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Wednesday, 13 April 1921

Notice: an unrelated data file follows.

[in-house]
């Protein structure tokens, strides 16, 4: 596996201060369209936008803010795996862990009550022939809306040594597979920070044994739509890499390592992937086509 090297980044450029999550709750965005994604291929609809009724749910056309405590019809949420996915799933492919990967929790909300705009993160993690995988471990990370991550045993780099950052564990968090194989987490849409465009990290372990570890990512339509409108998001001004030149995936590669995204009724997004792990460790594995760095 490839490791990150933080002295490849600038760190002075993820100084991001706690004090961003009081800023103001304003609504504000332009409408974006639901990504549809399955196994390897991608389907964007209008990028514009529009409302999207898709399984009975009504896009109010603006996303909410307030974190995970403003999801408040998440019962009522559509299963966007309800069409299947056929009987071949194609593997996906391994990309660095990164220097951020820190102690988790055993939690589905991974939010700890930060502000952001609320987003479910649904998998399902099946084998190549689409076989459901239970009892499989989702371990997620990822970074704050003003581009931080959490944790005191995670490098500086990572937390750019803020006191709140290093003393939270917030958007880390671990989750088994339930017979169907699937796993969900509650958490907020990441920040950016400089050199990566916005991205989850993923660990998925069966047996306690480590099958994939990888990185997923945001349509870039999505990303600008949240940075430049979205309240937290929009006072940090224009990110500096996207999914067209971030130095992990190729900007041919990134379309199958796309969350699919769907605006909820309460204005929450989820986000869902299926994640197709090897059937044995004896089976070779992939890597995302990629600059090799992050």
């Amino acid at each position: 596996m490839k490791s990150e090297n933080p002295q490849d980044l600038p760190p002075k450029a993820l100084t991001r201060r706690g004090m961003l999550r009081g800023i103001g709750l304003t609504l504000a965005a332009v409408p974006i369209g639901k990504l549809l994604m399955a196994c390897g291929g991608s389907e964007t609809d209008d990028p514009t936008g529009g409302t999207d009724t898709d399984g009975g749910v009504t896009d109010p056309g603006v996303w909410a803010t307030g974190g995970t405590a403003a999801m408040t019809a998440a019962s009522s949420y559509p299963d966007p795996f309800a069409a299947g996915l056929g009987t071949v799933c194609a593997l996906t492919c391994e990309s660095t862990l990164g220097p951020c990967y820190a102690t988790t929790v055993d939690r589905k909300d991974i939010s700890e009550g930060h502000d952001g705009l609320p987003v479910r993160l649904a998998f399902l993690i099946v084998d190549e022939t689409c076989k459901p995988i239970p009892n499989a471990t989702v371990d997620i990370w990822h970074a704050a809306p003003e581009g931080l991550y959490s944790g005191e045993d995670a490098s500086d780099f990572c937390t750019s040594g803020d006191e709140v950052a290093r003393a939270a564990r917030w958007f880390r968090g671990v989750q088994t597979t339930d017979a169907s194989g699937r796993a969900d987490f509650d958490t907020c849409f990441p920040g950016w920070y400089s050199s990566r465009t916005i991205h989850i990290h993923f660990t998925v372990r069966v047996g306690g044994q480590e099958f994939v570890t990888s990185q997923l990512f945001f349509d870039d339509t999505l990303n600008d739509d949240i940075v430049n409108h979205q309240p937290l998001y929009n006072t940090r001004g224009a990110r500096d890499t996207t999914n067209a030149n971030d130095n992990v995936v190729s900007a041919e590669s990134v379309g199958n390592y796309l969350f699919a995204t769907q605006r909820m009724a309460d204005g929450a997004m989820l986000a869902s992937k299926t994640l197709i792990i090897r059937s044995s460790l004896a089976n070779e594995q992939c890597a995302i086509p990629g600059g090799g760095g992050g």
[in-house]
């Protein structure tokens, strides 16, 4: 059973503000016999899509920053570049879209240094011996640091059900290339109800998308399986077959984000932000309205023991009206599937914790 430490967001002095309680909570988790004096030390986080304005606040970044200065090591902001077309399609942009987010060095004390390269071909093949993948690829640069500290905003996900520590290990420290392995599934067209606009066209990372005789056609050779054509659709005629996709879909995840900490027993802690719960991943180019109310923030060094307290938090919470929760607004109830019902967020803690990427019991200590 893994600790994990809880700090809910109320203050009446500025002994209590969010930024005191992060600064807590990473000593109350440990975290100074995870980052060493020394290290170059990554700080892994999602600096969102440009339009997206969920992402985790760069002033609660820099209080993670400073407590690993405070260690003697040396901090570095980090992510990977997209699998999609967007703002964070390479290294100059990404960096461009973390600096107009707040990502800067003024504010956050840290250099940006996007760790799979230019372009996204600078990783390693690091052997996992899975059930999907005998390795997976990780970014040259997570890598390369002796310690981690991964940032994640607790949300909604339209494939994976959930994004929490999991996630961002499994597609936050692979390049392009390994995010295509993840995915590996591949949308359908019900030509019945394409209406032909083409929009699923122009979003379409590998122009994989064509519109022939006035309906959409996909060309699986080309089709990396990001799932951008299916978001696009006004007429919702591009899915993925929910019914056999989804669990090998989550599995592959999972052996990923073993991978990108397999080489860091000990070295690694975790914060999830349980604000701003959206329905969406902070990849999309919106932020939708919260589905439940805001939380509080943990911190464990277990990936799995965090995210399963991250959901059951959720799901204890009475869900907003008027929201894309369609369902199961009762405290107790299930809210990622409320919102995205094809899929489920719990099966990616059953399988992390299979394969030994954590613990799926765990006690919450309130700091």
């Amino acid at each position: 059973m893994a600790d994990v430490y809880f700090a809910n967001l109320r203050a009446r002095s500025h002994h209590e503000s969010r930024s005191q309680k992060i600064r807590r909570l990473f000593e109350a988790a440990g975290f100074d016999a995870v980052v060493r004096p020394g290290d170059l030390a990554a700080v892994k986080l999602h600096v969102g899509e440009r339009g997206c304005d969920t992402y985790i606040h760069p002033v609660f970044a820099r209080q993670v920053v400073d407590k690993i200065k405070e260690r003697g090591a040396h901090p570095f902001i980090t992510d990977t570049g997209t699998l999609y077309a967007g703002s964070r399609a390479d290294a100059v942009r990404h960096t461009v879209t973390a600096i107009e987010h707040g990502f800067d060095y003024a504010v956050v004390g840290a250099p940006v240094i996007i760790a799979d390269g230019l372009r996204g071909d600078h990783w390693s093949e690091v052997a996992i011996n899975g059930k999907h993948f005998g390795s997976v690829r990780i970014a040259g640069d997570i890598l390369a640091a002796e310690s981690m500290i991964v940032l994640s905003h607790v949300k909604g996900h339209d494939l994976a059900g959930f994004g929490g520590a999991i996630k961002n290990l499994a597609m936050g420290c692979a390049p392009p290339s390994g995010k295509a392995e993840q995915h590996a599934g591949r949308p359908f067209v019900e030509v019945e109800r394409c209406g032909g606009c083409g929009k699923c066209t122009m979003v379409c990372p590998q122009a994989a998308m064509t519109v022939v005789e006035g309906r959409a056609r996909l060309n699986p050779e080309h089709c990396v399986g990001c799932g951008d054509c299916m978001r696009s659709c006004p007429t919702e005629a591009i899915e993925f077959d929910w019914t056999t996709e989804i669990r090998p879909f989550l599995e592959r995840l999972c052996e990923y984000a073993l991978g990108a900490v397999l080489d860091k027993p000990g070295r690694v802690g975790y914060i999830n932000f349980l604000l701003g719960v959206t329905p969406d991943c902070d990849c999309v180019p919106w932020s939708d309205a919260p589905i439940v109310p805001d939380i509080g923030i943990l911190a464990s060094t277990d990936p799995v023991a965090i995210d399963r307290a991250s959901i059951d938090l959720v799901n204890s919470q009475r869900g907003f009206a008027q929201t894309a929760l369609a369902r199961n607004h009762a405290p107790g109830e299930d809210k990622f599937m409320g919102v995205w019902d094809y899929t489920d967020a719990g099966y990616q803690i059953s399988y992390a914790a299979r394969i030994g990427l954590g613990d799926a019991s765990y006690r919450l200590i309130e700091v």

Senator ELLIOTT (Victoria) .- I think the Senate, constituted as it is, with only one member in opposition, should view Bills of this sort introduced by the Government, I will not say with suspicion, but with a good deal of caution, because, as Senator Gardiner has pointed out, it is going to add enormously to our present burdens. The Bill may be a necessary one, because it' would appear that we must have an Air' Force of some kind. But this is surely beyond our needs. It seems that the Minister for Defence (Senator Pearce) is proposing to call into existence with a wave of the hand an Air Force which would be adequate in time of war, and going to that extent is surely unnecessary. Generally in regard to the military affairs of the Commonwealth, I think that criticism applies,, because the policy of the Defence Department is apparently directed by those who are determined at all costs to maintain in Australia a Force similar in every_ respect to that which we maintained in the field in the face of the enemy. There is absolutely no necessity for such a policy, and I fear that at the root of it there is the desire of certain highlyplaced officers to continue to occupy, not the positions they held before the war at a reasonable salary, but others. They dislike being compelled, as citizen officers were, to revert to their old employment and remuneration. They have seen the opportunity of building up a huge military machine under which they will be able, to hold positions similar to those which they occupied during the period of the war. A mere skeleton army would have sufficed for many years, and I cannot see any reason why the Australian Imperial Force should be reproduced in all its branches at the present juncture. On several occasions I have brought this fact under the notice of the Minister for Defence, and he has retorted by saying that the military machine, as at present constituted, will not cost more than it did under the old system. If that is so, the Department must have been enormously overstaffed .in the past, and the responsibility of contradicting that rests with the Minister's Department.